TikTok threatens national security: Italy and the United States on the alert

The beautiful country spied on by China? After the harsh stance of the United States, Italy also opens its eyes to TikTok, the famous app owned by the Chinese company ByteDance which in September 2021 reached 1 billion of monthly active usersthe. According to rumors reported from “la Repubblica”, the Copasirthe Parliamentary Security Committee, would have decided to launch a fact-finding investigation to examine the dangers, the infiltration capacity of the social network and try to keep possible threats under control.

It is not the first time that our country has decided to keep TikTok under observation. Already in 2020, in fact, during the Conte II government, a procedure to verify the use that the Government of China makes of the sensitive data of Italian users registered on the Chinese social network. The Agency for information and external security (Aise) and the Department of information for security (Dis) took care of it.

TikTok, access to journalist data

Why are we talking about it now? For what the New York Times describes as the “smoking gun” of espionage, perhaps concocted by Beijing, long denied by the company. ByteDance has admitted to having spied on the location of the journalists.

Strategies that are good for business and cyber security

Even the Financial Times has denounced ByteDance’s admission “that it had inappropriately obtained user data, including a Financial Times reporter, in order to analyze their whereabouts as part of an internal investigation into the leaks.” Confirming the ease with which the Chinese social network can get hold of and use data from its users.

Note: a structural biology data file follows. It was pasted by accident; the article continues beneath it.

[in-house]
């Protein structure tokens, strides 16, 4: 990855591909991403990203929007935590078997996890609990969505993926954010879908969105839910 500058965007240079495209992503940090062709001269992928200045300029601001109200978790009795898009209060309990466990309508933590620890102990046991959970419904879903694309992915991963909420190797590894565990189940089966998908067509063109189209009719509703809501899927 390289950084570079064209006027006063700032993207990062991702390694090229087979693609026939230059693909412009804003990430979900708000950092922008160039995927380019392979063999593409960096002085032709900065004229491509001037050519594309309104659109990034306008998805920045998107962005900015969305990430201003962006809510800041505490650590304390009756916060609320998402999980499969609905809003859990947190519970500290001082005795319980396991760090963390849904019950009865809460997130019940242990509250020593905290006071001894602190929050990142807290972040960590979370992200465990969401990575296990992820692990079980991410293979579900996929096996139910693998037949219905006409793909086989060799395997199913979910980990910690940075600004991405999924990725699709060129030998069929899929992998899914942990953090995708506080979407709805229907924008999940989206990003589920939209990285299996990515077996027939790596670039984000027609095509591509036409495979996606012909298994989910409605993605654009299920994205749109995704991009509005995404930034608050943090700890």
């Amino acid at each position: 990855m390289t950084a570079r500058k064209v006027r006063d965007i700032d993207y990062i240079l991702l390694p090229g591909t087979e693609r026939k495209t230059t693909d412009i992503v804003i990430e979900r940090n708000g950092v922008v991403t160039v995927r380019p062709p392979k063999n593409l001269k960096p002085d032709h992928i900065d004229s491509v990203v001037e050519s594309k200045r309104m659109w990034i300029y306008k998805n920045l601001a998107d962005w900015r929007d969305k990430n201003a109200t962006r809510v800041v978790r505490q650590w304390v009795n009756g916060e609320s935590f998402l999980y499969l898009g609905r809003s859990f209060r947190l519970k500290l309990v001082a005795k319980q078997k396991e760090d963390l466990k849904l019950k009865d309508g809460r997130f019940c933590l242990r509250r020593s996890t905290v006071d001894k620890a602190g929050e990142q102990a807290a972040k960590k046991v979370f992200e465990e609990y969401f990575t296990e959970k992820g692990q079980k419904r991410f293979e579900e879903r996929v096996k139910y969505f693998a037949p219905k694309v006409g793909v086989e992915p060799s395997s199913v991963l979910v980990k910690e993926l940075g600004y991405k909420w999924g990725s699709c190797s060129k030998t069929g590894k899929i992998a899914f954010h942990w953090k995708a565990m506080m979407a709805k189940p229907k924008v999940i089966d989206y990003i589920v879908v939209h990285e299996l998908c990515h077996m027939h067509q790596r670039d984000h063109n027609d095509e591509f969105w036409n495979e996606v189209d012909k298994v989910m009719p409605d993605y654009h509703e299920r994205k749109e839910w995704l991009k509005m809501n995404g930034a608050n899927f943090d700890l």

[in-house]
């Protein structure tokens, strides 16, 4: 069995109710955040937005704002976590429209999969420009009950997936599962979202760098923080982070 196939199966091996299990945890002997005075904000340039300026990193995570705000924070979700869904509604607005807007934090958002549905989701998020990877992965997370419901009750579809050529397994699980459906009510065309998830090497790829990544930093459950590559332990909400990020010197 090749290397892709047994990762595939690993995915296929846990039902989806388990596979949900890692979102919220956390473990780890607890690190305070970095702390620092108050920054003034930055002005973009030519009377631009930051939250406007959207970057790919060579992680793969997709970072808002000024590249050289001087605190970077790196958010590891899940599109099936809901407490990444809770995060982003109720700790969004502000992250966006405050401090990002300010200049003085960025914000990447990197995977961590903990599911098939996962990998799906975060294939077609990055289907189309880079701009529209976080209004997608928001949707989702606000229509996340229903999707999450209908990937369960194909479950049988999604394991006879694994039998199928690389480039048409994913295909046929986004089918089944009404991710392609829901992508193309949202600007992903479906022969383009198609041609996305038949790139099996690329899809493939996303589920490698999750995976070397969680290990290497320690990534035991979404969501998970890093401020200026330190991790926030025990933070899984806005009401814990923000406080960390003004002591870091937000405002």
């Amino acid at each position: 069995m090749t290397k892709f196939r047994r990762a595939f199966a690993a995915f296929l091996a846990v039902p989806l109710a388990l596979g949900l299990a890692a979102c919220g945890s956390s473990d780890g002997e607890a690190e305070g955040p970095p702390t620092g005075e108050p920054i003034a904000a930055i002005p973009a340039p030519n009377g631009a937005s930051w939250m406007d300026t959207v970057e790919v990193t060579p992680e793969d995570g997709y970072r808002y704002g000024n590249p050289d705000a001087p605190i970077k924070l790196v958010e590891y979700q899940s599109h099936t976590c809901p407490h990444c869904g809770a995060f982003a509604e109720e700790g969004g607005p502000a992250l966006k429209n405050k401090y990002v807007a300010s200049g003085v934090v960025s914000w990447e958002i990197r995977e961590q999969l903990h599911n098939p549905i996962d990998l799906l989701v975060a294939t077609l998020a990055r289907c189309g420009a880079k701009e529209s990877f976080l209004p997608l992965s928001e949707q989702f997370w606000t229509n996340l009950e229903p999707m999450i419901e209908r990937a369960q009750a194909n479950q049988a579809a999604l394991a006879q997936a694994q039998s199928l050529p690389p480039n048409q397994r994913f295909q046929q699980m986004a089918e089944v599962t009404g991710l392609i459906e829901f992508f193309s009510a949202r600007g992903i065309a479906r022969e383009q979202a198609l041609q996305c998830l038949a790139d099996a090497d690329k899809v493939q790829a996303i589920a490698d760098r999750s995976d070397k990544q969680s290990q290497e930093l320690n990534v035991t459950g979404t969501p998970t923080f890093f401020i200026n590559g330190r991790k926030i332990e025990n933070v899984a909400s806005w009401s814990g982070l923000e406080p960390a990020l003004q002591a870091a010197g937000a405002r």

For its part, TikTok always has declared to store the data of its US users in the United States (by default stored in Oracle’s cloud infrastructure) and not to comply with the content moderation rules set by the Chinese government (such as those on censorship). However, the company has come under constant scrutiny in recent months and acknowledged in July that its non-US employees did indeed have access to US user data.

In June, Buzzfeed News reported that China-based ByteDance employees repeatedly accessed non-public data (such as phone numbers and birthdays) of US users, while Forbes said ByteDance planned to use TikTok “to monitor the personal position of some specific American citizens”, which the company denied.

FBI: TikTok may be a national security risk

Last November, the FBI sounded the alarm about the use of TikTok, warning that the Chinese government could use the app to influence American users and/or control their devices. “The possibility that the Chinese government could use it to control the data collection on millions of users or control the recommendation algorithm, which could be used to influence operations if it wanted to, or to control the software on millions of devices, the which gives him an opportunity to technically compromise personal devices,” FBI Director Christopher Wray said before the House Homeland Security Committee on global threats to the United States.